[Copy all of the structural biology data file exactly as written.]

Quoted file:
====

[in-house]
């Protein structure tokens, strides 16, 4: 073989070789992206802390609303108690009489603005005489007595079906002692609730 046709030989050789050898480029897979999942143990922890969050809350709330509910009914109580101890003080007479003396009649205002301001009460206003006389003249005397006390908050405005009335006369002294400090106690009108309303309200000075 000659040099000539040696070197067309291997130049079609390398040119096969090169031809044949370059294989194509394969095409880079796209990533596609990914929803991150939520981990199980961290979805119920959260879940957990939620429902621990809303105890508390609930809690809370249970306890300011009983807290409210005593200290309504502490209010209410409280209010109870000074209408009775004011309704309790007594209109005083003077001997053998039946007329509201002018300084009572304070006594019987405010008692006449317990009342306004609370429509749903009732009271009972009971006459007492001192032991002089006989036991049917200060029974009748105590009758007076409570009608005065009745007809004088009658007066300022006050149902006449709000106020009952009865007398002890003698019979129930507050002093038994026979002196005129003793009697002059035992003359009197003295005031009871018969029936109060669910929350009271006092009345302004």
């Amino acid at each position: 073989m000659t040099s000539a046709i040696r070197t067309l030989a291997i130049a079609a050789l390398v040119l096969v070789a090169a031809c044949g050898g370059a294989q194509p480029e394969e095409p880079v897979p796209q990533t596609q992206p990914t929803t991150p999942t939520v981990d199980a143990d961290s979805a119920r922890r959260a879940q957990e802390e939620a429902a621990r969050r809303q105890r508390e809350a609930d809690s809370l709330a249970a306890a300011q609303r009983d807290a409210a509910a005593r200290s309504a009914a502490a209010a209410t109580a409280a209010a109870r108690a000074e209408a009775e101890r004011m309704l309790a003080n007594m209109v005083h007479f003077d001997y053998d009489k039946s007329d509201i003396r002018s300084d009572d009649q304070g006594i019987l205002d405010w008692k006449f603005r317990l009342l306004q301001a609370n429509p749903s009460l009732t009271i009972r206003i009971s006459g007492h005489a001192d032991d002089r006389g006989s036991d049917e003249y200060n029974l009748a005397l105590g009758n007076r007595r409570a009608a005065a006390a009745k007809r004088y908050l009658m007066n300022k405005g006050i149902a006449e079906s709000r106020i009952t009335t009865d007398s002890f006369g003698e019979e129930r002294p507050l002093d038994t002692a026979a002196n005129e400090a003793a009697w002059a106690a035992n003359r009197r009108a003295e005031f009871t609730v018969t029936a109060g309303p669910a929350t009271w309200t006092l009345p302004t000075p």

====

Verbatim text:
[in-house]
């Protein structure tokens, strides 16, 4: 073989070789992206802390609303108690009489603005005489007595079906002692609730 046709030989050789050898480029897979999942143990922890969050809350709330509910009914109580101890003080007479003396009649205002301001009460206003006389003249005397006390908050405005009335006369002294400090106690009108309303309200000075 000659040099000539040696070197067309291997130049079609390398040119096969090169031809044949370059294989194509394969095409880079796209990533596609990914929803991150939520981990199980961290979805119920959260879940957990939620429902621990809303105890508390609930809690809370249970306890300011009983807290409210005593200290309504502490209010209410409280209010109870000074209408009775004011309704309790007594209109005083003077001997053998039946007329509201002018300084009572304070006594019987405010008692006449317990009342306004609370429509749903009732009271009972009971006459007492001192032991002089006989036991049917200060029974009748105590009758007076409570009608005065009745007809004088009658007066300022006050149902006449709000106020009952009865007398002890003698019979129930507050002093038994026979002196005129003793009697002059035992003359009197003295005031009871018969029936109060669910929350009271006092009345302004």
């Amino acid at each position: 073989m000659t040099s000539a046709i040696r070197t067309l030989a291997i130049a079609a050789l390398v040119l096969v070789a090169a031809c044949g050898g370059a294989q194509p480029e394969e095409p880079v897979p796209q990533t596609q992206p990914t929803t991150p999942t939520v981990d199980a143990d961290s979805a119920r922890r959260a879940q957990e802390e939620a429902a621990r969050r809303q105890r508390e809350a609930d809690s809370l709330a249970a306890a300011q609303r009983d807290a409210a509910a005593r200290s309504a009914a502490a209010a209410t109580a409280a209010a109870r108690a000074e209408a009775e101890r004011m309704l309790a003080n007594m209109v005083h007479f003077d001997y053998d009489k039946s007329d509201i003396r002018s300084d009572d009649q304070g006594i019987l205002d405010w008692k006449f603005r317990l009342l306004q301001a609370n429509p749903s009460l009732t009271i009972r206003i009971s006459g007492h005489a001192d032991d002089r006389g006989s036991d049917e003249y200060n029974l009748a005397l105590g009758n007076r007595r409570a009608a005065a006390a009745k007809r004088y908050l009658m007066n300022k405005g006050i149902a006449e079906s709000r106020i009952t009335t009865d007398s002890f006369g003698e019979e129930r002294p507050l002093d038994t002692a026979a002196n005129e400090a003793a009697w002059a106690a035992n003359r009197r009108a003295e005031f009871t609730v018969t029936a109060g309303p669910a929350t009271w309200t006092l009345p302004t000075p």